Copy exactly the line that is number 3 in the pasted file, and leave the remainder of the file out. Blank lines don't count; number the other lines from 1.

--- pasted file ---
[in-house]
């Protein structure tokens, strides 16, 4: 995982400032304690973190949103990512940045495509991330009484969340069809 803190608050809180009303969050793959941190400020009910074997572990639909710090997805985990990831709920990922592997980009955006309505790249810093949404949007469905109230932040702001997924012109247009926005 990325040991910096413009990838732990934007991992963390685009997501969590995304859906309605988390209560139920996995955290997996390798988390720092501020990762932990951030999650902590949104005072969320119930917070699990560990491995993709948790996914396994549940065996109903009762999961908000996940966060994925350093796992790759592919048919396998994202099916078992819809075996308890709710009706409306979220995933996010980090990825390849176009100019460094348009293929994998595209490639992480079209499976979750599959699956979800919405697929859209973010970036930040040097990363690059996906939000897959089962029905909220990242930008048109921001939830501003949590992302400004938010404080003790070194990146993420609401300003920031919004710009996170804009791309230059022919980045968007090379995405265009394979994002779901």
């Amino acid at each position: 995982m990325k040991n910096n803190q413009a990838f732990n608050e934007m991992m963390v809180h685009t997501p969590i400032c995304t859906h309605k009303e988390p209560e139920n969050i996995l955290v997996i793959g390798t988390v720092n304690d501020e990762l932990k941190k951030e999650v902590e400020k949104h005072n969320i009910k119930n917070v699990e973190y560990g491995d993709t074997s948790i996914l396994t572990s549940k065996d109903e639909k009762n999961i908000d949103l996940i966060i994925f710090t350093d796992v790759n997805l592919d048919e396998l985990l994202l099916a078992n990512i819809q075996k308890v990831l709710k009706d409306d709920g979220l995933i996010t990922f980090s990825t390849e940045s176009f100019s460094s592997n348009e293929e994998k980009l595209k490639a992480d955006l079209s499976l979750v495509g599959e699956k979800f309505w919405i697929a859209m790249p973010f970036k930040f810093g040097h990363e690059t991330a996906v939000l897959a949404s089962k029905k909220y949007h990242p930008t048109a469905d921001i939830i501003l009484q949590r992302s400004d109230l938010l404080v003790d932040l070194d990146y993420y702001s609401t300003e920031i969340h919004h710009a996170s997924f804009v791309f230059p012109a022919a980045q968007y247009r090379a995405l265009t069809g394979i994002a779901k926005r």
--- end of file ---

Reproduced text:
């Amino acid at each position: 995982m990325k040991n910096n803190q413009a990838f732990n608050e934007m991992m963390v809180h685009t997501p969590i400032c995304t859906h309605k009303e988390p209560e139920n969050i996995l955290v997996i793959g390798t988390v720092n304690d501020e990762l932990k941190k951030e999650v902590e400020k949104h005072n969320i009910k119930n917070v699990e973190y560990g491995d993709t074997s948790i996914l396994t572990s549940k065996d109903e639909k009762n999961i908000d949103l996940i966060i994925f710090t350093d796992v790759n997805l592919d048919e396998l985990l994202l099916a078992n990512i819809q075996k308890v990831l709710k009706d409306d709920g979220l995933i996010t990922f980090s990825t390849e940045s176009f100019s460094s592997n348009e293929e994998k980009l595209k490639a992480d955006l079209s499976l979750v495509g599959e699956k979800f309505w919405i697929a859209m790249p973010f970036k930040f810093g040097h990363e690059t991330a996906v939000l897959a949404s089962k029905k909220y949007h990242p930008t048109a469905d921001i939830i501003l009484q949590r992302s400004d109230l938010l404080v003790d932040l070194d990146y993420y702001s609401t300003e920031i969340h919004h710009a996170s997924f804009v791309f230059p012109a022919a980045q968007y247009r090379a995405l265009t069809g394979i994002a779901k926005r």